It’s that time of year again where the food bank’s shelves run light and the community steps up to help stock them for the summer months.
Dig In, a one-day food drive across the region, is June 4 this year and volunteers will be at the Elmira grocery stores, Food Basics and Foodland, collecting non-perishables to keep Woolwich Community Services’ food hamper program going until their next food drive at Thanksgiving.
WCS’ director of community support, Kelly Christie, says they noticed at last year’s food drive that the initiative seems to be picking up momentum, and they received a nice selection of goods.
The two stores will be manned by the same volunteers as in past years, a group from Elliot Coach Lines at Food Basics and the Elmira Mennonite Youth Group at Foodland. All the food will stay locally to support those in need in Woolwich and northern Wellesley townships. While all non-perishable food and personal hygiene products not past their expiration date will be gladly accepted, there are some items WCS is in desperate need of.
“There’s always going to be a need locally and if everyone could just, when they can, put one of those top 10 items in the bin, even on June 4th or year-round because our need is year-round as well. So when fruit is on sale or ketchup’s on sale buy an extra one for the $4 and stick it in on the week that you can afford it and then it just all works,” Christie said.
Their top 10 most needed items are canned fruit, ketchup, mayonnaise, canned meats (chicken, turkey, ham), meal helpers/Sidekicks, jam/cheese whiz, chunky soup, coffee, flour and shampoo.
Usually they hand out a list of their top 10 most needed items or they’ll mention them to people at the grocery stores.
“Sometimes we’ll look at the flyers too and say ‘hey, jam’s on sale that week’ – that’s one of our top 10, and we do it that way, too. As I say, the volunteers are consistent with the Dig In Food Drive and people are becoming more familiar with it, so it has been a lot more successful,” Christie said.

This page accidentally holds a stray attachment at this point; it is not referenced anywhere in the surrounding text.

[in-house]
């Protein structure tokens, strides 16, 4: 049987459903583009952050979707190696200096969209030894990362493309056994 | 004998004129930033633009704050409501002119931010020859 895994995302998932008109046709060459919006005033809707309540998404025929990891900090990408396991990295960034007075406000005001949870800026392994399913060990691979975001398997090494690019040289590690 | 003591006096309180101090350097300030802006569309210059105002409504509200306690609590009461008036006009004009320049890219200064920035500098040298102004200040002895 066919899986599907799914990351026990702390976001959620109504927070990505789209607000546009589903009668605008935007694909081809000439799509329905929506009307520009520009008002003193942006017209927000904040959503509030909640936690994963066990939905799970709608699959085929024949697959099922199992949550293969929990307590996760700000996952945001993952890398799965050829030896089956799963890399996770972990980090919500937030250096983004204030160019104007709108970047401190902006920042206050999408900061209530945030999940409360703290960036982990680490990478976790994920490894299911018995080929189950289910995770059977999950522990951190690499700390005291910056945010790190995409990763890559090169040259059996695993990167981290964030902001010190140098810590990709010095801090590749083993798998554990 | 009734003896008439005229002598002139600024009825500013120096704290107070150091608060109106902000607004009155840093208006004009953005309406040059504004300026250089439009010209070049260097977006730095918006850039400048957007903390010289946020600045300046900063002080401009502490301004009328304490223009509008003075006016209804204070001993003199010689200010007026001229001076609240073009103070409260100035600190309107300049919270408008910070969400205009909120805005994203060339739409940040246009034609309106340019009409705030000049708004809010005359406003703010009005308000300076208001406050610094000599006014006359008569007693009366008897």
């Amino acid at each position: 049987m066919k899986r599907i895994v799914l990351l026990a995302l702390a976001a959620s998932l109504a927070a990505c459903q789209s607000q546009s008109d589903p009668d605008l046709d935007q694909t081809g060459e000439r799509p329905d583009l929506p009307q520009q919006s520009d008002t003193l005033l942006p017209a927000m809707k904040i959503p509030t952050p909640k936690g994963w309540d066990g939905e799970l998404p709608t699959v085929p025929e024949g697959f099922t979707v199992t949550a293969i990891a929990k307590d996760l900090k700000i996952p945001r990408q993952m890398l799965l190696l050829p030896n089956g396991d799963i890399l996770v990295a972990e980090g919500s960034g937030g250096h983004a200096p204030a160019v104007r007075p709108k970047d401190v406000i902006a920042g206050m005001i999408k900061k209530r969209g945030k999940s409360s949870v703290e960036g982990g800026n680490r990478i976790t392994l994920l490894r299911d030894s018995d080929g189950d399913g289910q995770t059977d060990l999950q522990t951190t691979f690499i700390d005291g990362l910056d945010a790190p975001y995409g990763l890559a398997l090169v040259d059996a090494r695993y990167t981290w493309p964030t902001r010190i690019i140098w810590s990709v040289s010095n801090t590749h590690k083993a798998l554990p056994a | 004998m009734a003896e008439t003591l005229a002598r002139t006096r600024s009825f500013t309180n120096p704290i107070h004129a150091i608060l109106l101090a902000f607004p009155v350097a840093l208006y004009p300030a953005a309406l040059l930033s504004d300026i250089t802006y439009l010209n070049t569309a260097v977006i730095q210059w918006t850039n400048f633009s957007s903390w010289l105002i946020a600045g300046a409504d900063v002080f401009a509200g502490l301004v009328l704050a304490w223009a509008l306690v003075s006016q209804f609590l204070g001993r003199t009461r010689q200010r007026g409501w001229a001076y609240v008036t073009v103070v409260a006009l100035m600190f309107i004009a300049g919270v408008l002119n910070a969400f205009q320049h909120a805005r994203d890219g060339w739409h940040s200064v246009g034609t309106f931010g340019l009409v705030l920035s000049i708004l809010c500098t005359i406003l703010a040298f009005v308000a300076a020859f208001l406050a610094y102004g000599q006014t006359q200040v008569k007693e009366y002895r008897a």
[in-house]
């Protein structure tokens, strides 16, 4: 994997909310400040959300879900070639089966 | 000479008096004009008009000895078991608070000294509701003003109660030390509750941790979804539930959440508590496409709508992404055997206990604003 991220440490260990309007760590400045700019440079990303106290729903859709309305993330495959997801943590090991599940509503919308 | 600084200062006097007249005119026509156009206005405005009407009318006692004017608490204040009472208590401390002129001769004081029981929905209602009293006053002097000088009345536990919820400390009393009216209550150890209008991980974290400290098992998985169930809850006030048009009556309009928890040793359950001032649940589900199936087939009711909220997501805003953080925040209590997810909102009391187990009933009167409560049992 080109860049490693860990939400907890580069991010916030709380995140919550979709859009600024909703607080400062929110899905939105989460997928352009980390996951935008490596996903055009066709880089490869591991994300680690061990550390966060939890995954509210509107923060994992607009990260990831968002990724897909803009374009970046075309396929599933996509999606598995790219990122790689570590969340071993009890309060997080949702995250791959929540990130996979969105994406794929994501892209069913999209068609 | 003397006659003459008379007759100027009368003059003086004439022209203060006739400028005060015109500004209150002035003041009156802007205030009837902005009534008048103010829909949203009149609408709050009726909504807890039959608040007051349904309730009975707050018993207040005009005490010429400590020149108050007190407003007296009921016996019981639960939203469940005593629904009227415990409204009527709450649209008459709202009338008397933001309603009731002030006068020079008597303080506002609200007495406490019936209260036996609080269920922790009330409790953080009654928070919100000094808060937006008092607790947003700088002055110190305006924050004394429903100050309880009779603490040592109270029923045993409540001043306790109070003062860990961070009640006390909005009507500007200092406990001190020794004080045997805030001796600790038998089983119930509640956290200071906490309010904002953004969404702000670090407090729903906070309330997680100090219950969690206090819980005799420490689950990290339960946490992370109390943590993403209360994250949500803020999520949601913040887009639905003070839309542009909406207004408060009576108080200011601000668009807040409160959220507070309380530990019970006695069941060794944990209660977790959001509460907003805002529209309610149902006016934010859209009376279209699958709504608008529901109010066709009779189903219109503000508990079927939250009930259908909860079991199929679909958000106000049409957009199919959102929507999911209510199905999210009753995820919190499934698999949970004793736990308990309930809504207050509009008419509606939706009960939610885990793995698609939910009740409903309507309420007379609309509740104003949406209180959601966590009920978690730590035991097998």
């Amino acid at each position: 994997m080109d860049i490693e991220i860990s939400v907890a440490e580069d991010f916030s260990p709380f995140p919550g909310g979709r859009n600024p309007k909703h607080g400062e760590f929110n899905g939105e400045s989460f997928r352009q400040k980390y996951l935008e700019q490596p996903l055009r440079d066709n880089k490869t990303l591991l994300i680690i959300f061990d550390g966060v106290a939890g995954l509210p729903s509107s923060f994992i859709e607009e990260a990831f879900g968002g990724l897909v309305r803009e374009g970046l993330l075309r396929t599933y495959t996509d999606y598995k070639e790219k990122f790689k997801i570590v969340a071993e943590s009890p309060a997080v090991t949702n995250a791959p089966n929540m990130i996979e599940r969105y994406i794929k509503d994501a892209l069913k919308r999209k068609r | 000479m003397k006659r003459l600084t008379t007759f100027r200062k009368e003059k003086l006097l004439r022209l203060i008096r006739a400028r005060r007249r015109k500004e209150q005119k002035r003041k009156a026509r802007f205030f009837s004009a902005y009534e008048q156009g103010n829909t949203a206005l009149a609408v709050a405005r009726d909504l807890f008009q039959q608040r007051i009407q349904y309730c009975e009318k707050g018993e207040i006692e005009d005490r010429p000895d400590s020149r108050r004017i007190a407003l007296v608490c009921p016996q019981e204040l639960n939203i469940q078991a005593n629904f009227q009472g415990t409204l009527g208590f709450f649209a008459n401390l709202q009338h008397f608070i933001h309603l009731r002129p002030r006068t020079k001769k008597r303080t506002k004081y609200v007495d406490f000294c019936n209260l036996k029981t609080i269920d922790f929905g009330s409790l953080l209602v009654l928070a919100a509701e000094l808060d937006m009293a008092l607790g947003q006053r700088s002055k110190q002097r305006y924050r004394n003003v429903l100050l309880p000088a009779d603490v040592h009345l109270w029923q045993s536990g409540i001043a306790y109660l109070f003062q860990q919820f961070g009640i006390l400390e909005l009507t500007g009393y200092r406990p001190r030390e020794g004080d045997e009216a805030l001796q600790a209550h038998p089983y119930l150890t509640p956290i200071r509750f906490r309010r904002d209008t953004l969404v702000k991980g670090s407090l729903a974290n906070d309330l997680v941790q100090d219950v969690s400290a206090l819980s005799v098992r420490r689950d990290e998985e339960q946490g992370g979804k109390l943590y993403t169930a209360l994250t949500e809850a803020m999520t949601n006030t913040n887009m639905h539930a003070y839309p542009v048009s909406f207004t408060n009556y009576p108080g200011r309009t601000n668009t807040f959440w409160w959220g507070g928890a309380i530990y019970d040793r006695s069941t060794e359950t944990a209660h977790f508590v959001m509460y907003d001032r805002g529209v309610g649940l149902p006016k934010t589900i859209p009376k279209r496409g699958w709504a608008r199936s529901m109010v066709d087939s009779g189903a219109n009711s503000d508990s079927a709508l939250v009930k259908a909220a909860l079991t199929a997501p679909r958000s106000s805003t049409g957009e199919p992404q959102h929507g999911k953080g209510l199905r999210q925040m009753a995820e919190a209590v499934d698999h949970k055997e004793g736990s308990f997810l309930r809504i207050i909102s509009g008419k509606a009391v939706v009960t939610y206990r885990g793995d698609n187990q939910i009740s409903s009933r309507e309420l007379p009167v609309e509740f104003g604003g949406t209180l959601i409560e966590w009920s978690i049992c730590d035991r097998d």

Determining which items to put on the list is as simple as looking at the shelves to see which are empty. The WCS food bank is all out of ketchup, mayo, meal helpers, Sidekicks, jam, and cheese whiz. They have minimal left of the rest.
“We have the shopping shelves here at the food bank and then we have the storage shelves where we check the [expiration] dates and put everything in order ready to go on the shopping shelves. If the shopping shelf is empty that means I have none in stock. So it’s a quick, easy way to see what we need,” Christie said.
There are a couple other empty shelves as well, like Jell-O, cookies, and baking supplies, but she didn’t put them on the list because the others are more of a priority when it comes to making meals.
She thinks more people donate each year to the annual food drive because they’ve made themselves more visible during the event. Having volunteers at the grocery stores rather than just a poster and a donation bin helps.
“People are more aware too that there is a need for people in our community, the hard working poor who can’t make ends meet. They’re using our food hamper program not necessarily as an emergency hamper, but to get a little bit more to save money to pay a bill,” Christie explained.
She notes the food hamper program continues to be a success story because the community sees the value in it and supports them. The Dig In food drive is held across the region and is done in the spring to help food banks fill their shelves for the summer – traditionally a slower time of year for donations.
“And people really, really do appreciate it. It does make a difference in their life to come here and get the food hamper.”
Dig In runs June 4 at Food Basics and Foodland in Elmira.